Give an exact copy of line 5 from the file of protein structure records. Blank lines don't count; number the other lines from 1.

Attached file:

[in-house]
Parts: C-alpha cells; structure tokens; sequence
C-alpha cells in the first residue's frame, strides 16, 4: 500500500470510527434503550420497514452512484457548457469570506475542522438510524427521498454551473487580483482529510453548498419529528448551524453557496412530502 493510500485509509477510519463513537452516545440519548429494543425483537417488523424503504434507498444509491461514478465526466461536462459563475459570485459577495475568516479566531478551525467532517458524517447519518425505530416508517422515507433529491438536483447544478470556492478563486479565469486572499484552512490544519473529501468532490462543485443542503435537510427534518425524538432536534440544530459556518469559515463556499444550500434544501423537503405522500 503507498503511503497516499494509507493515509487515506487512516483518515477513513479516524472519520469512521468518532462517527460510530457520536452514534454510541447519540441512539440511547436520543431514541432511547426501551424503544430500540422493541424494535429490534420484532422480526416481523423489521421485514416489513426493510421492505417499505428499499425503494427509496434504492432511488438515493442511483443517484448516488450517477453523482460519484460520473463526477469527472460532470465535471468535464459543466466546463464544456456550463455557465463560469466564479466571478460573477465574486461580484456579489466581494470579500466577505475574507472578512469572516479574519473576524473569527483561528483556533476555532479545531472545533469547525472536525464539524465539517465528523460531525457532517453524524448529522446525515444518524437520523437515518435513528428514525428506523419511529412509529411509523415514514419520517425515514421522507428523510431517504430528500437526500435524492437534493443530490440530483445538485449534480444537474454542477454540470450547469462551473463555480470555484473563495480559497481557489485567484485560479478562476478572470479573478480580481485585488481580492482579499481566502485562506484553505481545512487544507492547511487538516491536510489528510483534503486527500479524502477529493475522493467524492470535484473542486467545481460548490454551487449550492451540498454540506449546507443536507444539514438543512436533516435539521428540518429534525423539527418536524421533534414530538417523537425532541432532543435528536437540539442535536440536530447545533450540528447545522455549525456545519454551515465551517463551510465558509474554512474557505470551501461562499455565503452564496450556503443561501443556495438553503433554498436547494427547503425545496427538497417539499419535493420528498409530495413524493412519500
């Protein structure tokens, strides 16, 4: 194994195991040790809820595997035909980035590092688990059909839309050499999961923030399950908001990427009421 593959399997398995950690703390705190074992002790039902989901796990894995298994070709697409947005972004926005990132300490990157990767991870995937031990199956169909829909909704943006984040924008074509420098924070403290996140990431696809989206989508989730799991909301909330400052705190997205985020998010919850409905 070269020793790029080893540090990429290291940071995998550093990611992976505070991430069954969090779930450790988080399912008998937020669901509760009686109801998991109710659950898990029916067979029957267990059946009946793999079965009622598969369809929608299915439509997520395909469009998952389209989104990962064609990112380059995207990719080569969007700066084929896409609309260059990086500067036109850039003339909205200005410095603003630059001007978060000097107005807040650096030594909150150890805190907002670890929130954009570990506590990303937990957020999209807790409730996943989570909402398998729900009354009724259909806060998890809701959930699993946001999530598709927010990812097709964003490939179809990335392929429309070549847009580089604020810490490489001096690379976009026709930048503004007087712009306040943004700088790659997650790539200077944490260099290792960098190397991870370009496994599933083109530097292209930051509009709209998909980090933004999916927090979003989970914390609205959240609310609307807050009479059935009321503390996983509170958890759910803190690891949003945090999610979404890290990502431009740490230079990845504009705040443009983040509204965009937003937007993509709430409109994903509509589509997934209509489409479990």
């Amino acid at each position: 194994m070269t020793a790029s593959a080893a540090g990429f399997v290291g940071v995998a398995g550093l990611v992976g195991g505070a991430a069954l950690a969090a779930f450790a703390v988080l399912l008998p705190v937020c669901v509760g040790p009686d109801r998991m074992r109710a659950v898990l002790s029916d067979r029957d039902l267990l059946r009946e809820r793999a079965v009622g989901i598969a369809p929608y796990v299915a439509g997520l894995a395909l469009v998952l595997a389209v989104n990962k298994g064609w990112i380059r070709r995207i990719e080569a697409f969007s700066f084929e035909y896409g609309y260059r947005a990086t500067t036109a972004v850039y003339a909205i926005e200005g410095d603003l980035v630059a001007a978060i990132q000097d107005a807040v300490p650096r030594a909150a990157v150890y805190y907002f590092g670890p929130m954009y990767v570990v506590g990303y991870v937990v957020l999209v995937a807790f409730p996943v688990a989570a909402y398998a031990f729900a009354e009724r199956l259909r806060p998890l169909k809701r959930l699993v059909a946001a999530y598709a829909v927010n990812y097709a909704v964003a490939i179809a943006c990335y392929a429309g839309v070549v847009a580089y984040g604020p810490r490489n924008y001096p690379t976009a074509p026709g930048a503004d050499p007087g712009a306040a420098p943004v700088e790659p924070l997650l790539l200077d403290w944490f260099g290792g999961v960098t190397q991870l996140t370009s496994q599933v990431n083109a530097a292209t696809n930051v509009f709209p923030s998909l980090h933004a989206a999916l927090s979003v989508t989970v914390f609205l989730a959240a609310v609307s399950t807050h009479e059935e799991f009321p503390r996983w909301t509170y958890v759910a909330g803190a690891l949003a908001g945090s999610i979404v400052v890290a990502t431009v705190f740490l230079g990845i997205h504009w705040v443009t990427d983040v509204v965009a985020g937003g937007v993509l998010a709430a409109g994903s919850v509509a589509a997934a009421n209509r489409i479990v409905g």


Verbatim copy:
């Amino acid at each position: 194994m070269t020793a790029s593959a080893a540090g990429f399997v290291g940071v995998a398995g550093l990611v992976g195991g505070a991430a069954l950690a969090a779930f450790a703390v988080l399912l008998p705190v937020c669901v509760g040790p009686d109801r998991m074992r109710a659950v898990l002790s029916d067979r029957d039902l267990l059946r009946e809820r793999a079965v009622g989901i598969a369809p929608y796990v299915a439509g997520l894995a395909l469009v998952l595997a389209v989104n990962k298994g064609w990112i380059r070709r995207i990719e080569a697409f969007s700066f084929e035909y896409g609309y260059r947005a990086t500067t036109a972004v850039y003339a909205i926005e200005g410095d603003l980035v630059a001007a978060i990132q000097d107005a807040v300490p650096r030594a909150a990157v150890y805190y907002f590092g670890p929130m954009y990767v570990v506590g990303y991870v937990v957020l999209v995937a807790f409730p996943v688990a989570a909402y398998a031990f729900a009354e009724r199956l259909r806060p998890l169909k809701r959930l699993v059909a946001a999530y598709a829909v927010n990812y097709a909704v964003a490939i179809a943006c990335y392929a429309g839309v070549v847009a580089y984040g604020p810490r490489n924008y001096p690379t976009a074509p026709g930048a503004d050499p007087g712009a306040a420098p943004v700088e790659p924070l997650l790539l200077d403290w944490f260099g290792g999961v960098t190397q991870l996140t370009s496994q599933v990431n083109a530097a292209t696809n930051v509009f709209p923030s998909l980090h933004a989206a999916l927090s979003v989508t989970v914390f609205l989730a959240a609310v609307s399950t807050h009479e059935e799991f009321p503390r996983w909301t509170y958890v759910a909330g803190a690891l949003a908001g945090s999610i979404v400052v890290a990502t431009v705190f740490l230079g990845i997205h504009w705040v443009t990427d983040v509204v965009a985020g937003g937007v993509l998010a709430a409109g994903s919850v509509a589509a997934a009421n209509r489409i479990v409905g």